Artist: Conor Oberst
Album: Conor Oberst
Release date: August 4
Gather round, it's story time.
Flash back to March, 2005. It was a rainy day. It was the day I would say goodbye to my dying great-grandmother at the hospital.
I had time to kill before I met my mother at the hospital, so I went to a local record store called The Gallery of Sound. I was browsing through the CDs and saw Bright Eyes' I'm Wide Awake, It's Morning. I had heard good things, so I bought the album and went to the hospital for one of the hardest two hours of my life.
When I got back in my car to drive home in the pouring rain, my windshield wet with my eyes, I put the album in and there, in Conor Oberst's music, found warm comfort.
Death will bring us back to God
Just like the setting sun.
Those lyrics, from the first song -- "At the Bottom of Everything" -- pierced through me and brought a sense of closure to the situation I had just endured.
I tell this story now because there is no way any album released by Conor Oberst -- under the Bright Eyes moniker or not -- could ever live up to Wide Awake for me. I have too much invested in that album, too many emotions and too many memories for anything to ever surpass it.
That aside, Conor Oberst is a near-perfect album. The songs we get here from Mr. Oberst and the Mystic Valley Band are simple, elegant, emotional, personal, beautiful, haunting and memorable. We get an introspective Oberst on this album, with soul-searching we haven't heard since at least Wide Awake, maybe not since Lifted.
It all starts with the acoustic "Cape Canaveral," a catchy tune with a heartbeat that is brilliant in its simplicity. With the first lines we know this album will be about Oberst looking for deeper meaning in everything -- life, politics, death.
Oh, oh, oh, brother totem pole
I saw your legends lined up
And I never felt more natural
Apart, I just came apart.
It's songs like this where Oberst really shines. It's just him, a guitar and his take on the world, his thoughts, his feelings, his emotions. And it's a treat. And it comes full-circle on the album's closer, "Milk Thistle."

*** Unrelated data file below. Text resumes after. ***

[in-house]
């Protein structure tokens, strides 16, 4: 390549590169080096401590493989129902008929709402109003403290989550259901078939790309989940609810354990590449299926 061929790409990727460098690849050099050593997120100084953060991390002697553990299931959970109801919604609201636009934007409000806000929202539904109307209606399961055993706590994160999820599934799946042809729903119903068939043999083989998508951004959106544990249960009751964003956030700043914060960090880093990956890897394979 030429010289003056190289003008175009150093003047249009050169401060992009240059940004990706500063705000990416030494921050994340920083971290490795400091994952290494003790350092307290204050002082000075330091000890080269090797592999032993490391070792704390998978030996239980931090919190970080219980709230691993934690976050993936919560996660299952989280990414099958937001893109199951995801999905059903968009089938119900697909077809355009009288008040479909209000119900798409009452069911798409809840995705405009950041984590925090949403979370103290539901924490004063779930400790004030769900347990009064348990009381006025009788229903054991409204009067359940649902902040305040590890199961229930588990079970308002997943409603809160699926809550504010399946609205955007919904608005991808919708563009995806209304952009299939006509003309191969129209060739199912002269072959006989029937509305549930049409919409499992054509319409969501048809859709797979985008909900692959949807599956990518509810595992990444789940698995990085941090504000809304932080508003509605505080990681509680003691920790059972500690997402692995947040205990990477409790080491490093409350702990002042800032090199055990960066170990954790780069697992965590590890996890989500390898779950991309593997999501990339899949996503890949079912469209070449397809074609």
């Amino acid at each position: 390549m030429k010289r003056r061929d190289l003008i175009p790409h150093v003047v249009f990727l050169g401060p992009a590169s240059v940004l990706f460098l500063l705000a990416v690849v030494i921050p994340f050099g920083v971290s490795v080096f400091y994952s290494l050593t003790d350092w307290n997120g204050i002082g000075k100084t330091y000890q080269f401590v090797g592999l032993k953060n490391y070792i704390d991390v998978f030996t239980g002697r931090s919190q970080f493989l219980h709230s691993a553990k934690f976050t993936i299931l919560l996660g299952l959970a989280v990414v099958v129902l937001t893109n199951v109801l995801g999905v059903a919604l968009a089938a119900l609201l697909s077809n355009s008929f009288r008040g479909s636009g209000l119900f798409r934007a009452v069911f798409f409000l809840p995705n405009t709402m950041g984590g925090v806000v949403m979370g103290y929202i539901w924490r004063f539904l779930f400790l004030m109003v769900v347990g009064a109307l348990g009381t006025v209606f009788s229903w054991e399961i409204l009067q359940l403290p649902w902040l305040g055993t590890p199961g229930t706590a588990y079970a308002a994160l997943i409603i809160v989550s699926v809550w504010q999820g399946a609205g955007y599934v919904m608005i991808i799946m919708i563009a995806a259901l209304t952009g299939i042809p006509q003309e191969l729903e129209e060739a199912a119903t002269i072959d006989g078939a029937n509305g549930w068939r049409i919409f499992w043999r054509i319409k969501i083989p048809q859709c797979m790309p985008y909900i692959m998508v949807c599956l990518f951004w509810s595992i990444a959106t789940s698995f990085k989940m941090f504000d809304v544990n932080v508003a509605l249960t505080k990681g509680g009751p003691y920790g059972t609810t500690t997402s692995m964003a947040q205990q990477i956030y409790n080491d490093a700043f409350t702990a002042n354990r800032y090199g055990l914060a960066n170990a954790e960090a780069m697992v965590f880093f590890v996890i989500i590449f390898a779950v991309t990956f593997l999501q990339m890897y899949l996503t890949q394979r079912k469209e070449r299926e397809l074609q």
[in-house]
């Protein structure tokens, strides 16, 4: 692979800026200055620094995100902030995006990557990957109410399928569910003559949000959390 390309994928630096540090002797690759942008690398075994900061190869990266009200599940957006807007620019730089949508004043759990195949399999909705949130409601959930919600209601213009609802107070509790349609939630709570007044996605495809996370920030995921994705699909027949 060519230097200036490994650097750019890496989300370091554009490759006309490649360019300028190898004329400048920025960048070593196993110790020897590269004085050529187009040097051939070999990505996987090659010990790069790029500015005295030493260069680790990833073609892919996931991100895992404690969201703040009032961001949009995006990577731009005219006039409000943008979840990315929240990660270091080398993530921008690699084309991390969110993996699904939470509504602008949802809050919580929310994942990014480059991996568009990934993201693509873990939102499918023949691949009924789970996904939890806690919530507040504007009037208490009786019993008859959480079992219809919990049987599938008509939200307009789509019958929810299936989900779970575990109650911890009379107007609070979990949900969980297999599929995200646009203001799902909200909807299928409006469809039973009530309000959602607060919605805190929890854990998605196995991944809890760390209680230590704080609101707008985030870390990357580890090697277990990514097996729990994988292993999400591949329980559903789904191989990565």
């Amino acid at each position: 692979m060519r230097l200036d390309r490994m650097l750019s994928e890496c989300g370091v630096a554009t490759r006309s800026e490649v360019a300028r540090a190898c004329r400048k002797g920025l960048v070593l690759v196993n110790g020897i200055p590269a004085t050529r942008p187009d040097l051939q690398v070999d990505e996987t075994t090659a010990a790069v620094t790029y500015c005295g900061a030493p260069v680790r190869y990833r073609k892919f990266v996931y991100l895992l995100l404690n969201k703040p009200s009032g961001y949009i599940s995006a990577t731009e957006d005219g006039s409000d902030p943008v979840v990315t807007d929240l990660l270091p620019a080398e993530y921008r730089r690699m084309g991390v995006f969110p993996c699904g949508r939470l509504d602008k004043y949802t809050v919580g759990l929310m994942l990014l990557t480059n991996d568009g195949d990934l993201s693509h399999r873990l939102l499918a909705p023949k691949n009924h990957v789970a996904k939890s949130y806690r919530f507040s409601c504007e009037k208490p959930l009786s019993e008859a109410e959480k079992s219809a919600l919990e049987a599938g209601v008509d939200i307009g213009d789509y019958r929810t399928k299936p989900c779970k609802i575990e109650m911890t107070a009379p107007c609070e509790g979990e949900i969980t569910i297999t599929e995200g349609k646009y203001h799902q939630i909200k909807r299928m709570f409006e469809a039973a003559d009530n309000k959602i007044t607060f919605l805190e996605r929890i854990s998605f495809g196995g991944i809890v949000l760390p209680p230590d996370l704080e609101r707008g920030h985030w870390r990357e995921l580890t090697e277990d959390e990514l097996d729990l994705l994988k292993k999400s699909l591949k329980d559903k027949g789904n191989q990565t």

I'm not scared of nothing
And I'll go pound-for-pound.
I keep death on my head
Like a heavy crown.
And in between we get Oberst, who has battled comparisons to Bob Dylan since he started recording music more than a decade ago, at his most Dylan-esque. He and the Mysic Valley Band get all folksy on "Sausalito," "Souled Out!!!" and "I Don't Want To Die (In the Hospital)."
But the best song on the album, "Moab," meets somewhere in the middle. It's a ballad with a folk twang, a thumping piano and an important life lesson: "There's nothing that the road cannot heal," Oberst croons. But it's also a heart-breaking song, about going back home again when everything goes south:
They say the sun won't burn forever
But that's a science too exact.
I can prove it -- watch, we're crossing the state line.
See those headlights coming towards us?
That's someone going back
To a town they said they'd never, yeah,
They swore it all their lives.
I think those Dylan comparisons are finally valid. Oberst was set free with this record. He was able to take it wherever he wanted. And what we got is a masterpiece.
Stand-out tracks: Cape Canaveral, Danny Callahan, Moab
Track of the week:
Grizzly Bear - Two Weeks (Live on David Letterman)
Those indie darlings Grizzly Bear have been hard-at-work on their full-length follow-up to 2006's behemoth Yellow House. They chose Late Night with David Letterman Wednesday night to debut one of their new tracks, "Two Weeks."
It's a poppy, bright, sunny track with a pulsating piano that sounds like "Hard-Knock Life." This sounds really good for such a new track. Needless to say, I'm waiting for the next Grizzly LP with a newfound sense of excitement after hearing this.
Stereogum's got the ripped MP3 of the performance here.